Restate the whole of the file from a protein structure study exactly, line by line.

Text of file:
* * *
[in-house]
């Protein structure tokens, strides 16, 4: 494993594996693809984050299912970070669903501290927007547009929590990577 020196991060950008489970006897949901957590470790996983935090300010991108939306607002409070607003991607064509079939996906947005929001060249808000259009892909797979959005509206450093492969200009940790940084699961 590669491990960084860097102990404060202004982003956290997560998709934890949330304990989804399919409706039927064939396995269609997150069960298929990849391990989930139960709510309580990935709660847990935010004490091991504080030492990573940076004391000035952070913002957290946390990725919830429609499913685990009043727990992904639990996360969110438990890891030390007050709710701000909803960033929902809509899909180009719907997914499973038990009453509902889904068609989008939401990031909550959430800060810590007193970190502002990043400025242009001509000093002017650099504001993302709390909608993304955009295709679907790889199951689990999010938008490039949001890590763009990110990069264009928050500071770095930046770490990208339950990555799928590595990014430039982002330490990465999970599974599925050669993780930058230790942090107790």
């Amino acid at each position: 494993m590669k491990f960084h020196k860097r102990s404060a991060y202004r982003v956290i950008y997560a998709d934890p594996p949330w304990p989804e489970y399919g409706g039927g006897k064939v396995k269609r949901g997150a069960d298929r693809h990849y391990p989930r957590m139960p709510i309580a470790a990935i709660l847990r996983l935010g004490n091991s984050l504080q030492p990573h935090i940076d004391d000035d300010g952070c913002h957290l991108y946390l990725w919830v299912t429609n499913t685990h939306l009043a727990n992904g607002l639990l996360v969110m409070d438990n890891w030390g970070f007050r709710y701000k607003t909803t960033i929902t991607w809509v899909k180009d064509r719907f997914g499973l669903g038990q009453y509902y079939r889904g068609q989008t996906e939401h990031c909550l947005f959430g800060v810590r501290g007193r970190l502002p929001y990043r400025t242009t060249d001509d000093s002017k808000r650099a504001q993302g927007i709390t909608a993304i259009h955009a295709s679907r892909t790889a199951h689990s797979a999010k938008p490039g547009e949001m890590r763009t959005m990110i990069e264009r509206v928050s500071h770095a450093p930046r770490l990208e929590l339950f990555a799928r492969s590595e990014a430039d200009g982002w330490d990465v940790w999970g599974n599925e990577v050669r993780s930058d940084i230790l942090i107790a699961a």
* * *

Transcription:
[in-house]
């Protein structure tokens, strides 16, 4: 494993594996693809984050299912970070669903501290927007547009929590990577 020196991060950008489970006897949901957590470790996983935090300010991108939306607002409070607003991607064509079939996906947005929001060249808000259009892909797979959005509206450093492969200009940790940084699961 590669491990960084860097102990404060202004982003956290997560998709934890949330304990989804399919409706039927064939396995269609997150069960298929990849391990989930139960709510309580990935709660847990935010004490091991504080030492990573940076004391000035952070913002957290946390990725919830429609499913685990009043727990992904639990996360969110438990890891030390007050709710701000909803960033929902809509899909180009719907997914499973038990009453509902889904068609989008939401990031909550959430800060810590007193970190502002990043400025242009001509000093002017650099504001993302709390909608993304955009295709679907790889199951689990999010938008490039949001890590763009990110990069264009928050500071770095930046770490990208339950990555799928590595990014430039982002330490990465999970599974599925050669993780930058230790942090107790």
């Amino acid at each position: 494993m590669k491990f960084h020196k860097r102990s404060a991060y202004r982003v956290i950008y997560a998709d934890p594996p949330w304990p989804e489970y399919g409706g039927g006897k064939v396995k269609r949901g997150a069960d298929r693809h990849y391990p989930r957590m139960p709510i309580a470790a990935i709660l847990r996983l935010g004490n091991s984050l504080q030492p990573h935090i940076d004391d000035d300010g952070c913002h957290l991108y946390l990725w919830v299912t429609n499913t685990h939306l009043a727990n992904g607002l639990l996360v969110m409070d438990n890891w030390g970070f007050r709710y701000k607003t909803t960033i929902t991607w809509v899909k180009d064509r719907f997914g499973l669903g038990q009453y509902y079939r889904g068609q989008t996906e939401h990031c909550l947005f959430g800060v810590r501290g007193r970190l502002p929001y990043r400025t242009t060249d001509d000093s002017k808000r650099a504001q993302g927007i709390t909608a993304i259009h955009a295709s679907r892909t790889a199951h689990s797979a999010k938008p490039g547009e949001m890590r763009t959005m990110i990069e264009r509206v928050s500071h770095a450093p930046r770490l990208e929590l339950f990555a799928r492969s590595e990014a430039d200009g982002w330490d990465v940790w999970g599974n599925e990577v050669r993780s930058d940084i230790l942090i107790a699961a």